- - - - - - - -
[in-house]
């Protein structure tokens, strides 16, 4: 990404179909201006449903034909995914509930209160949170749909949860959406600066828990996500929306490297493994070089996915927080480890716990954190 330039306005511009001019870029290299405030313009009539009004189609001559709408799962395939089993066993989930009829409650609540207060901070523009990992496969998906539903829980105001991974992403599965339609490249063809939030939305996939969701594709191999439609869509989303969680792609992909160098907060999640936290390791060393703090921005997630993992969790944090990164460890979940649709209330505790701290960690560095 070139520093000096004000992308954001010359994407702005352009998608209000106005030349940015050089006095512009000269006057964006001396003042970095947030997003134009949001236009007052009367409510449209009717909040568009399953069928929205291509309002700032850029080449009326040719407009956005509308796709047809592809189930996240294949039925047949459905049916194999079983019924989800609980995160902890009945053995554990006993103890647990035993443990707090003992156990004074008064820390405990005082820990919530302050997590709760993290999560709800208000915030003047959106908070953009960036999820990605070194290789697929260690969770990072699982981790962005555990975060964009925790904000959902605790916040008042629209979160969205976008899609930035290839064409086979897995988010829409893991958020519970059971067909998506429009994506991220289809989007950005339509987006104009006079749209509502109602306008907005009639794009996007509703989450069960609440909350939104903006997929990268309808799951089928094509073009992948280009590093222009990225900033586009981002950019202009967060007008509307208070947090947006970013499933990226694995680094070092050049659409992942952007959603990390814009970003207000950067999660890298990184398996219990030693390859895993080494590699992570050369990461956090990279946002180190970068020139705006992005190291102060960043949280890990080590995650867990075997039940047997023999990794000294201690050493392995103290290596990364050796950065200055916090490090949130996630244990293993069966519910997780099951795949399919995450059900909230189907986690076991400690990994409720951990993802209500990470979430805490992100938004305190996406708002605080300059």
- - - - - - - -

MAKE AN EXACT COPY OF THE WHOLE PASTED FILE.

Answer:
[in-house]
């Protein structure tokens, strides 16, 4: 990404179909201006449903034909995914509930209160949170749909949860959406600066828990996500929306490297493994070089996915927080480890716990954190 330039306005511009001019870029290299405030313009009539009004189609001559709408799962395939089993066993989930009829409650609540207060901070523009990992496969998906539903829980105001991974992403599965339609490249063809939030939305996939969701594709191999439609869509989303969680792609992909160098907060999640936290390791060393703090921005997630993992969790944090990164460890979940649709209330505790701290960690560095 070139520093000096004000992308954001010359994407702005352009998608209000106005030349940015050089006095512009000269006057964006001396003042970095947030997003134009949001236009007052009367409510449209009717909040568009399953069928929205291509309002700032850029080449009326040719407009956005509308796709047809592809189930996240294949039925047949459905049916194999079983019924989800609980995160902890009945053995554990006993103890647990035993443990707090003992156990004074008064820390405990005082820990919530302050997590709760993290999560709800208000915030003047959106908070953009960036999820990605070194290789697929260690969770990072699982981790962005555990975060964009925790904000959902605790916040008042629209979160969205976008899609930035290839064409086979897995988010829409893991958020519970059971067909998506429009994506991220289809989007950005339509987006104009006079749209509502109602306008907005009639794009996007509703989450069960609440909350939104903006997929990268309808799951089928094509073009992948280009590093222009990225900033586009981002950019202009967060007008509307208070947090947006970013499933990226694995680094070092050049659409992942952007959603990390814009970003207000950067999660890298990184398996219990030693390859895993080494590699992570050369990461956090990279946002180190970068020139705006992005190291102060960043949280890990080590995650867990075997039940047997023999990794000294201690050493392995103290290596990364050796950065200055916090490090949130996630244990293993069966519910997780099951795949399919995450059900909230189907986690076991400690990994409720951990993802209500990470979430805490992100938004305190996406708002605080300059």